[Context: High-school-age Tim Whitlock has a chance meeting in a u-pick apple orchard with Lesley McGrath, his current crush and the girl he has been too nervous to ask out.]
Tim saw his mother marching back up the hill, replacement basket firmly in grasp. He was struck by the certainty that if he missed this chance then he could stop waiting. Such an opportunity wouldn’t come up again. Gathering his small store of pent-up courage, he stepped to the edge of the cliff of vulnerability and leapt off.
“Are you busy tonight?” he said.
She hesitated, and Tim began to experience ground rush toward the boulder-strewn surface beneath the cliff. His breath caught in his throat. He could feel red heat blossoming on his face.
But then Lesley rescued him by saying, “No, I guess not.”
Tim found he could breathe again. He swallowed and said, “Maybe we could see a movie or something.”
She recovered from her initial hesitancy with incredible grace.
“Sure,” she said with a warm smile.
Tim’s happiness lasted just over three weeks. Twenty-three days filled with texting and studying together and holding hands between classes. Three weeks when he learned to kiss and even flirted with making it to second base. Three weeks when he could hold his head up while traveling the hallways at school, when he was a part of the conversations in the corners, when his self-image started to transform.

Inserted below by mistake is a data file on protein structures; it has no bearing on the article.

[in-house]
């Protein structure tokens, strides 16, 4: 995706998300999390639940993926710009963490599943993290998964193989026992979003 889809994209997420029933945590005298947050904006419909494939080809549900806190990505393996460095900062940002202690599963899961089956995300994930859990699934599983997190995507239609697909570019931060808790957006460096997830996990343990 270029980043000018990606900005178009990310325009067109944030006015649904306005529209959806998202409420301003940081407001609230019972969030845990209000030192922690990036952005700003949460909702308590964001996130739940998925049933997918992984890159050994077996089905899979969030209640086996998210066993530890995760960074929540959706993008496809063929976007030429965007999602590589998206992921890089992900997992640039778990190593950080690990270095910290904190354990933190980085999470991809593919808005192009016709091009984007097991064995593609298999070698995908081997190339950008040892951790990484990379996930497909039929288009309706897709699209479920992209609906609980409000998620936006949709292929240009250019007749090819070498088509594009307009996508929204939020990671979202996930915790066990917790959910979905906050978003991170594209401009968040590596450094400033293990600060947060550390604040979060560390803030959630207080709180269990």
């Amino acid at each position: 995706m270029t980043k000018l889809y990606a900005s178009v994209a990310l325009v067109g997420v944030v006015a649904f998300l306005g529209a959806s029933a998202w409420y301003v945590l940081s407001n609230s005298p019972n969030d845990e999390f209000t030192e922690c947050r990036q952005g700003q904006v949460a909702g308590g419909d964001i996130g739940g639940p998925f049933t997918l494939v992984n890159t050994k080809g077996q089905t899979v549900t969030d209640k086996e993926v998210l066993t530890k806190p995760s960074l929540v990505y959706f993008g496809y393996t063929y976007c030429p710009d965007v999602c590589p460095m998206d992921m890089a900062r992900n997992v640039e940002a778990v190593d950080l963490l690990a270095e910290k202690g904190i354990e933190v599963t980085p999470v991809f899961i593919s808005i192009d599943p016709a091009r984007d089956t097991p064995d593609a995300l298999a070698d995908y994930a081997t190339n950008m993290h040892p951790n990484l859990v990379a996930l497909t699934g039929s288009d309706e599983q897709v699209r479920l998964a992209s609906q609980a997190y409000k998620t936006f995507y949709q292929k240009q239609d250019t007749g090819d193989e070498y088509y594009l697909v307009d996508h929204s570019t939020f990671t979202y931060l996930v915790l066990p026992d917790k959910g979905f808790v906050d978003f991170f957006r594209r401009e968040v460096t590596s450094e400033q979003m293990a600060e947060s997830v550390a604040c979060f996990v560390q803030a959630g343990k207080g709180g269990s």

And then Rob stole it all away.
Lesley was nice enough when she broke up with him. She used all the right words, like “This is going too fast for me,” and “I still want us to be friends.” But Tim knew there was more to it than that. She would never hurt him on her own. There had to be someone else, a source of malevolence lurking in the shadows.
Two weeks later he saw Lesley and Rob together in the cafeteria. That’s when the hatred began.
So Tim went back to waiting. He waited to see if Rob and Lesley would last. Then he delayed his own plans until he learned they were going to Boston College. His true feelings stayed hidden behind a happy-go-lucky façade while he remained in the picture by becoming good old life-of-the-party, just-a-close-friend-now Tim. He even waited to accept a job offer until Rob had chosen.
Tim smiled grimly as he scrolled unseeingly through another page of computer program code. A lot had changed in the seven years since high school. The one constant during all that time, however, was Tim’s certainty that he would find a way to get Lesley back.
Reader feedback

I’m so excited about the responses I’ve been getting from readers of Unauthorized Access! Here are a couple of examples. A young lady emailed me while traveling in Europe:

I downloaded it onto my kindle and finished it in one afternoon while I was on a train! It was great! I really enjoyed it. Any prospects for another one?

One independent book blogger offered:

If you love a wonderfully told, suspenseful novel that will surely keep you on the edge of your seat, than you are going to thank me for introducing this book into your life! Unauthorized Access by Andrew McAllister is a novel that needs to be catapulted into the ‘Bookish Big Leagues’ (aka Bestseller lists).
***My review is coming in stay tuned!!!!